The Compton camera concept is based on reconstruction of recorded Compton scattering events of incoming gamma rays. Usually, two or more detectors (layers) are used for constructing the Compton camera. The scattering of primary gamma ray occurs in the first detector (called scattering detector – usually thin) recording position and energy of recoiled electron. The scattered gamma quantum continues towards the second detector (called absorption detector - usually thick) where it is absorbed. The second detector records the energy and position of this scattered gamma. Then, using Compton scattering equation it is possible to determine the scattering angle and estimate possible directions of the original gamma ray as a surface of the cone. When the Compton camera records number of such events the location and shape of the gamma source can be reconstructed.
The Compton scattering of primary gamma and absorption of both recoiled electron and scattered gamma can often occur only within a single detector. By knowing the position and energy of both recoiled electron and scattered gamma within the detector, the same reconstruction principles as in the case of two detector can be applied and location of the gamma source determined.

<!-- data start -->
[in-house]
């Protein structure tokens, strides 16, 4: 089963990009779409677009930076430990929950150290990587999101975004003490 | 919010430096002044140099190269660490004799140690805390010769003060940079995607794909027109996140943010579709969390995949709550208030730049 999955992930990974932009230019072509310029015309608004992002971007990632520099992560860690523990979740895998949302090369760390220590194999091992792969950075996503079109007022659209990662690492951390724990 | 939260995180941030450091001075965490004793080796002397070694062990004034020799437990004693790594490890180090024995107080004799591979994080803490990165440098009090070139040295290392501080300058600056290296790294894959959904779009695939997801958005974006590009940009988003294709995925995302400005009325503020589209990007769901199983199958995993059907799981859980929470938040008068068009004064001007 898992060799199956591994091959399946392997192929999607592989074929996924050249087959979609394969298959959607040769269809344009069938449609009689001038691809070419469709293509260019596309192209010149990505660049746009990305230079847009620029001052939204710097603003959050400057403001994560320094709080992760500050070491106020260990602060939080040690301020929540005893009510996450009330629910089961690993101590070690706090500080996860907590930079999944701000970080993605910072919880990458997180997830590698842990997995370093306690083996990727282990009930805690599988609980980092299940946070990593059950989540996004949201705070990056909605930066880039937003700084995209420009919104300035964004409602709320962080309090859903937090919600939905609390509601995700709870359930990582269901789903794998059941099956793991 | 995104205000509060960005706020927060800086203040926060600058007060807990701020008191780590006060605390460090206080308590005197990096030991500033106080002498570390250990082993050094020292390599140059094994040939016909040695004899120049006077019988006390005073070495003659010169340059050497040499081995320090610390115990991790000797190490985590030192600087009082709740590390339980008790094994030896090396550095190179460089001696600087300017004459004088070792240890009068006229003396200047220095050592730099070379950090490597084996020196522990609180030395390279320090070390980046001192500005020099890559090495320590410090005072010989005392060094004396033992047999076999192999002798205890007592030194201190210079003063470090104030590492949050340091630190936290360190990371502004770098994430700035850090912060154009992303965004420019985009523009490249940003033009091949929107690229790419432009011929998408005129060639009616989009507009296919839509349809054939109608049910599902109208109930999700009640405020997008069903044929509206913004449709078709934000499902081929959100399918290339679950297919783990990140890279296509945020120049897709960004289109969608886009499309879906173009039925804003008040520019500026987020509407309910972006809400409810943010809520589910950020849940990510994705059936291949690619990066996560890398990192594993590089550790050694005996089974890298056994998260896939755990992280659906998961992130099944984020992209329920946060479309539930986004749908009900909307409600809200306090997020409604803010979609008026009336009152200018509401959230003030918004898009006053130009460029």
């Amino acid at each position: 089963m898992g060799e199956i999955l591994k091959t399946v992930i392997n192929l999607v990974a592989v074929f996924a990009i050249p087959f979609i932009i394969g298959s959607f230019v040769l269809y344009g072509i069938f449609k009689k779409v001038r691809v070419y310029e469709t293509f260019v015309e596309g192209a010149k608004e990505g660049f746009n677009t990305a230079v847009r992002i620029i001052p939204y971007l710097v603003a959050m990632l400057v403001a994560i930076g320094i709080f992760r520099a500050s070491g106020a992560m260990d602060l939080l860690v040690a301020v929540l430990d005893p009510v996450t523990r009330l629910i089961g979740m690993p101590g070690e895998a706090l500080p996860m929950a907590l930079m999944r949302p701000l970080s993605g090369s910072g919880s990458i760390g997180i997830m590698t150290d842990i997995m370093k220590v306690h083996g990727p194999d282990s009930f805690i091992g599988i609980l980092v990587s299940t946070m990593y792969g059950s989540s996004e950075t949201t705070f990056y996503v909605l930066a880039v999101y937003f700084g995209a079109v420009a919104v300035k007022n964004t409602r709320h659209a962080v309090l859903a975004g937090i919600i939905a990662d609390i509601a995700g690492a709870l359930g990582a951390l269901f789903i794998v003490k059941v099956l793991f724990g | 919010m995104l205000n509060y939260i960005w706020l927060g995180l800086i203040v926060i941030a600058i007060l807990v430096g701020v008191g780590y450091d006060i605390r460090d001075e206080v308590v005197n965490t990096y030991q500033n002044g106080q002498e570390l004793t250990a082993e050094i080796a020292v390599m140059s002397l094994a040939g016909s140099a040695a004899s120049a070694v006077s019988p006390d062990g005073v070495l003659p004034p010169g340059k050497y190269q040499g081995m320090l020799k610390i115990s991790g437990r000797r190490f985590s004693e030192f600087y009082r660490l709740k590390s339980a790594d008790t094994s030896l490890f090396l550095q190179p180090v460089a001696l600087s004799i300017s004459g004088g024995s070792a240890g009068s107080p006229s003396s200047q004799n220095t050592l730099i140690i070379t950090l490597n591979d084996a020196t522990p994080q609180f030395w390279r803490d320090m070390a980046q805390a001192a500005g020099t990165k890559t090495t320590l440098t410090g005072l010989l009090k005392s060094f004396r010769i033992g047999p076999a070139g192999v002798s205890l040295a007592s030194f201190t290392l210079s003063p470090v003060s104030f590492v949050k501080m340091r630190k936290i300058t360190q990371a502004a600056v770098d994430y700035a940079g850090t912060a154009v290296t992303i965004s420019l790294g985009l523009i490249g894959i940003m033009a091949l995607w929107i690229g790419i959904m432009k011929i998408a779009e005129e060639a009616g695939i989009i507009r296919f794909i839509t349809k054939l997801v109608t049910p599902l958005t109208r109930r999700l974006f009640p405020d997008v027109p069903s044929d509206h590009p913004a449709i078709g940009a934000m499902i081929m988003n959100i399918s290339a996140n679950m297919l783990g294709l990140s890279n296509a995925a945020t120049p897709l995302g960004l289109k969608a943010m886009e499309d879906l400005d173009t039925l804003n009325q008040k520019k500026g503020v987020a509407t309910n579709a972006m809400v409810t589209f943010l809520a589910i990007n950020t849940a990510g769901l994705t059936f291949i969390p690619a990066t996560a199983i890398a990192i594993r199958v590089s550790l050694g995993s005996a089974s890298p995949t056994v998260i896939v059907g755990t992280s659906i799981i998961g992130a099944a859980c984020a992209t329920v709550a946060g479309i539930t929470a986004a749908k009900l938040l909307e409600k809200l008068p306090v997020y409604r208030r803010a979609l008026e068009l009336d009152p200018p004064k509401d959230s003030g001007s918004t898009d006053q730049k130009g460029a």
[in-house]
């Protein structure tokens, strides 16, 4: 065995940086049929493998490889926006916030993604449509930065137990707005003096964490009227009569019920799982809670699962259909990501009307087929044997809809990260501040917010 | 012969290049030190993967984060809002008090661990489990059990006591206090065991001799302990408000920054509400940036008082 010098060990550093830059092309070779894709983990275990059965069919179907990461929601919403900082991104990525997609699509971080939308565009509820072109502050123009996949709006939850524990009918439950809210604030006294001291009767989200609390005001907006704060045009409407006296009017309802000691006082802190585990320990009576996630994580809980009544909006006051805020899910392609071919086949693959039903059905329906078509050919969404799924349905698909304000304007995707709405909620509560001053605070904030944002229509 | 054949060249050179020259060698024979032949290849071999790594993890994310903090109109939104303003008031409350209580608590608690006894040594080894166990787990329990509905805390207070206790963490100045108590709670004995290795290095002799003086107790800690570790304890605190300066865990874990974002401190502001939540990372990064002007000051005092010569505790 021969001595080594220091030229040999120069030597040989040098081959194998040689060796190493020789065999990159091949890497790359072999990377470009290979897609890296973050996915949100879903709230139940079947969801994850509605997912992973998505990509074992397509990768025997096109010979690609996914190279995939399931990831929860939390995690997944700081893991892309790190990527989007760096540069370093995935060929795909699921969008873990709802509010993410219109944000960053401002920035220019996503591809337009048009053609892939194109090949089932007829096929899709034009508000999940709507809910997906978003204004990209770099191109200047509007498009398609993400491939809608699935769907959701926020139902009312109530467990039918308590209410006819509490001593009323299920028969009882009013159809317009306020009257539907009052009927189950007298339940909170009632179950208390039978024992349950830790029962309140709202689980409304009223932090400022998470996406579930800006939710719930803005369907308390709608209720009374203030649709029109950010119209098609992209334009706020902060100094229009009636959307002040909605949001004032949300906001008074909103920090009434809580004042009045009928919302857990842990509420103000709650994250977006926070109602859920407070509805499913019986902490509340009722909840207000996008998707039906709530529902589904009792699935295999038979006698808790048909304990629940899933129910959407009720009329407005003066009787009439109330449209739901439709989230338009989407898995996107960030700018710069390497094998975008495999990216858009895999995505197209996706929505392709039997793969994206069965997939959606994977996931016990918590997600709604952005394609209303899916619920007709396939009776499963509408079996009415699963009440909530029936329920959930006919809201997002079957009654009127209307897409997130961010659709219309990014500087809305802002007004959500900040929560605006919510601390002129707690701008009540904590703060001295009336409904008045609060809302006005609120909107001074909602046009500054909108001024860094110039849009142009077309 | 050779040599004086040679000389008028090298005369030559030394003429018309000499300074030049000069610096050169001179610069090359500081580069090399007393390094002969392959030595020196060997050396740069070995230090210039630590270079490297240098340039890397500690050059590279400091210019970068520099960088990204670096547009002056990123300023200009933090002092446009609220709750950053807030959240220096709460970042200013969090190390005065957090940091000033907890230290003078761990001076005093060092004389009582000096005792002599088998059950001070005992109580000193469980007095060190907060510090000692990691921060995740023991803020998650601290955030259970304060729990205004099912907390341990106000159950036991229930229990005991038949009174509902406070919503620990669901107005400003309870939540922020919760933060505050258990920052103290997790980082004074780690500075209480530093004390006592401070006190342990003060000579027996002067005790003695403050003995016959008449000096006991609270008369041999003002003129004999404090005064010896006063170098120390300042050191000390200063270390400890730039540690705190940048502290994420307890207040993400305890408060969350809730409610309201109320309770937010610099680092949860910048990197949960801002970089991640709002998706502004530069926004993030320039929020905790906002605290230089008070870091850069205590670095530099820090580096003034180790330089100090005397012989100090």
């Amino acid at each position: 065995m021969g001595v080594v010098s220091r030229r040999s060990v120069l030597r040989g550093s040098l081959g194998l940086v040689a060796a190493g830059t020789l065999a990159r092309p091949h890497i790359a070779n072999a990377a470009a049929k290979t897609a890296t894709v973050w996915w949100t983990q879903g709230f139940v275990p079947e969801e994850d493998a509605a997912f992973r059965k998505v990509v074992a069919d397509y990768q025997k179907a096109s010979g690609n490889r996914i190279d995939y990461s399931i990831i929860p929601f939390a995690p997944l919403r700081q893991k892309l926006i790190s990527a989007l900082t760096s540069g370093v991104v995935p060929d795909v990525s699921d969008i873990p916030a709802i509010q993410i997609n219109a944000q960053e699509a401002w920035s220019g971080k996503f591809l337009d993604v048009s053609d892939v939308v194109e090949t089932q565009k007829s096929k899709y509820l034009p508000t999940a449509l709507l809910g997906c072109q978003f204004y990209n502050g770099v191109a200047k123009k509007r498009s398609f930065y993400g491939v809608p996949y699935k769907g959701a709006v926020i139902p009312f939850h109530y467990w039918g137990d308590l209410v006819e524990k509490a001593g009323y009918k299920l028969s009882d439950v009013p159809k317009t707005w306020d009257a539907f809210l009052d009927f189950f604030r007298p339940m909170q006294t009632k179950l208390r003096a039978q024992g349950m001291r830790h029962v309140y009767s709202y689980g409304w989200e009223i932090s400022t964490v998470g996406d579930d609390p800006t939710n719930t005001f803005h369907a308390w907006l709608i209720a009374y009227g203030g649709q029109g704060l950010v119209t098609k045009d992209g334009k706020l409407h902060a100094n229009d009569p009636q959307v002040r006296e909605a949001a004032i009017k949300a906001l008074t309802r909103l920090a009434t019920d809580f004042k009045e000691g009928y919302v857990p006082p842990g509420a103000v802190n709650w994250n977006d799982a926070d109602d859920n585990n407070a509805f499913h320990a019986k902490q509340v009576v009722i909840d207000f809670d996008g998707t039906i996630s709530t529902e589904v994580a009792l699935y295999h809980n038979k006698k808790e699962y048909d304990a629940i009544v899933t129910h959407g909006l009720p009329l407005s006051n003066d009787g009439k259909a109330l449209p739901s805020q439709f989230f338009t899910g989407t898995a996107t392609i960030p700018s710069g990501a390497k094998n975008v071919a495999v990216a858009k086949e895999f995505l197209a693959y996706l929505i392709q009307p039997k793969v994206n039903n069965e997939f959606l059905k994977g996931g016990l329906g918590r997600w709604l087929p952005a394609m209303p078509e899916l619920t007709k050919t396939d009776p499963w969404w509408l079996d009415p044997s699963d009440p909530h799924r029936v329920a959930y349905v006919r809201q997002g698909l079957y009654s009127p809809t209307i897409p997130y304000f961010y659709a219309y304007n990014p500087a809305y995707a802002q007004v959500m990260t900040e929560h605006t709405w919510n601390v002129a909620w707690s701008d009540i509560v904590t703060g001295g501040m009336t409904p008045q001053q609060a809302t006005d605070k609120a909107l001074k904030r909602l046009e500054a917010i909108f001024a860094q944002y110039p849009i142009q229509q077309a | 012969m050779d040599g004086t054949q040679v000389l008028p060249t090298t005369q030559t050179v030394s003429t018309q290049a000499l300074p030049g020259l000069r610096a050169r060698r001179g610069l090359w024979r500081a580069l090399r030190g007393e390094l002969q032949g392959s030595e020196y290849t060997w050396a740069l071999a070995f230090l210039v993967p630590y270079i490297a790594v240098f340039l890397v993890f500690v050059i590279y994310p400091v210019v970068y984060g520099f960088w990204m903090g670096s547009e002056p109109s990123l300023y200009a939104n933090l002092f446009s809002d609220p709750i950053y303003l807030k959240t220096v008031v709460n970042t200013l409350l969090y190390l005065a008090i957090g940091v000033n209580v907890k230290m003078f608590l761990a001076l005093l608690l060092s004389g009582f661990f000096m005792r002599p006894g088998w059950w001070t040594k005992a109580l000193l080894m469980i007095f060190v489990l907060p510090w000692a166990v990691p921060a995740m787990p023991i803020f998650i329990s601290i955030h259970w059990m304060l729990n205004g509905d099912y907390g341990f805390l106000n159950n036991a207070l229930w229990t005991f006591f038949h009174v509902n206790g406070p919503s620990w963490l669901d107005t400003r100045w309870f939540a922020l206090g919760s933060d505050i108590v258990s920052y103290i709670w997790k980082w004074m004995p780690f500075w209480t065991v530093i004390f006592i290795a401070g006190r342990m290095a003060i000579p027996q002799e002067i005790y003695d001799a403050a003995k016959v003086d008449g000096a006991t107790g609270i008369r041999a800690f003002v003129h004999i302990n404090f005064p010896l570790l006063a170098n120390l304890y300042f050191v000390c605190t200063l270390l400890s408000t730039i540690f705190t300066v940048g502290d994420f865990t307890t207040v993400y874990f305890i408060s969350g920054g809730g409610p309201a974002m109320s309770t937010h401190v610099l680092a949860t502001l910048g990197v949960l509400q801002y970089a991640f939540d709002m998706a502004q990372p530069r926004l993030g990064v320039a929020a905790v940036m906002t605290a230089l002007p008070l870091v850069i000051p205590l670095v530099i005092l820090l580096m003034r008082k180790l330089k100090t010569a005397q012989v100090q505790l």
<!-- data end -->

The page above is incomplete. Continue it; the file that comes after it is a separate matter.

Timepix3, a hybrid single photon counting pixel detector, is perfect device for creation of a compact Compton camera. Timepix3 is an event based readout chip (every hit pixel is immediately sent to a readout) and can record time-of-arrival (ToA) and energy of incident gamma simultaneously in each pixel. The chip offers high energy resolution (1 keV at 60 keV, 7 keV at 356 keV) as well as time resolution (1.6ns). The Timepix3 readout chip can be combined with different sensor materials (Si, CdTe, CZT).
In this contribution we present a very compact single detector system for imaging with gamma-rays using Compton camera principle. The system consists only of a single layer of hybrid pixel detector Timepix3 with a thick 2 mm CdTe sensor optimized for gamma-ray tracking. Thanks to the high precision ToA measurement of Timepix3, it is possible to measure the time of charge transport within the sensor. Based on this measurement, the relative depth (vertical position) of the interaction within the sensor can be determined. This relative depth of two coincidence events in the detector can be used for calculation of their vertical distance. The knowledge of position and energy of two coincidence events allow us to estimate the possible direction of the original gamma. The angular resolution of the presented Compton camera depends on the detected energy and reaches units of degrees.